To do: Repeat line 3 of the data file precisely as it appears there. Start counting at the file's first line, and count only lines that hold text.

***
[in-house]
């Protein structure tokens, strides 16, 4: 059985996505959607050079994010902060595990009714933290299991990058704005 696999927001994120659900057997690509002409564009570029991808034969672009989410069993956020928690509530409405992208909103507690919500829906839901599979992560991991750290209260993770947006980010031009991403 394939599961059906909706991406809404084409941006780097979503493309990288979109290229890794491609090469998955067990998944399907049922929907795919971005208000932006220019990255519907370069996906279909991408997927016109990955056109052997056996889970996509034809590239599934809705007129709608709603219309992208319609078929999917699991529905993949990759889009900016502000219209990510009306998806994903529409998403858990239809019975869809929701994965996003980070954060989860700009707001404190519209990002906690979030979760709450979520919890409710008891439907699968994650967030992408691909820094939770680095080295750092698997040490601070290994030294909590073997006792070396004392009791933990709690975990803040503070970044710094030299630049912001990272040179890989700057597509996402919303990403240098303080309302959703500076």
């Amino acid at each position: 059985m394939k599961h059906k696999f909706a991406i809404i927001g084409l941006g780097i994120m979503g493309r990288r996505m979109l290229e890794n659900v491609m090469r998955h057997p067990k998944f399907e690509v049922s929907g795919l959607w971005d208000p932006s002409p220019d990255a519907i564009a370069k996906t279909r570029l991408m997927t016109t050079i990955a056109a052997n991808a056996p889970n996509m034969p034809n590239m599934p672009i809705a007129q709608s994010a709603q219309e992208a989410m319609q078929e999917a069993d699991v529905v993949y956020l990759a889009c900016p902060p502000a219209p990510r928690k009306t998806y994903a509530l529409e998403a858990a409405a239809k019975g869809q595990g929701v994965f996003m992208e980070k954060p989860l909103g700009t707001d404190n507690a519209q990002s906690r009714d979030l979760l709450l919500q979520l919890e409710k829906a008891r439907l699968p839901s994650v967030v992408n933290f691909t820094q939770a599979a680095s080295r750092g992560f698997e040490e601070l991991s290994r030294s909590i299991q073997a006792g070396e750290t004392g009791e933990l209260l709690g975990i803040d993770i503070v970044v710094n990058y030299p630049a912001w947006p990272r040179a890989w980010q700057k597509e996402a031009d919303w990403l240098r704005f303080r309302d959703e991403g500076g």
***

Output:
């Amino acid at each position: 059985m394939k599961h059906k696999f909706a991406i809404i927001g084409l941006g780097i994120m979503g493309r990288r996505m979109l290229e890794n659900v491609m090469r998955h057997p067990k998944f399907e690509v049922s929907g795919l959607w971005d208000p932006s002409p220019d990255a519907i564009a370069k996906t279909r570029l991408m997927t016109t050079i990955a056109a052997n991808a056996p889970n996509m034969p034809n590239m599934p672009i809705a007129q709608s994010a709603q219309e992208a989410m319609q078929e999917a069993d699991v529905v993949y956020l990759a889009c900016p902060p502000a219209p990510r928690k009306t998806y994903a509530l529409e998403a858990a409405a239809k019975g869809q595990g929701v994965f996003m992208e980070k954060p989860l909103g700009t707001d404190n507690a519209q990002s906690r009714d979030l979760l709450l919500q979520l919890e409710k829906a008891r439907l699968p839901s994650v967030v992408n933290f691909t820094q939770a599979a680095s080295r750092g992560f698997e040490e601070l991991s290994r030294s909590i299991q073997a006792g070396e750290t004392g009791e933990l209260l709690g975990i803040d993770i503070v970044v710094n990058y030299p630049a912001w947006p990272r040179a890989w980010q700057k597509e996402a031009d919303w990403l240098r704005f303080r309302d959703e991403g500076g």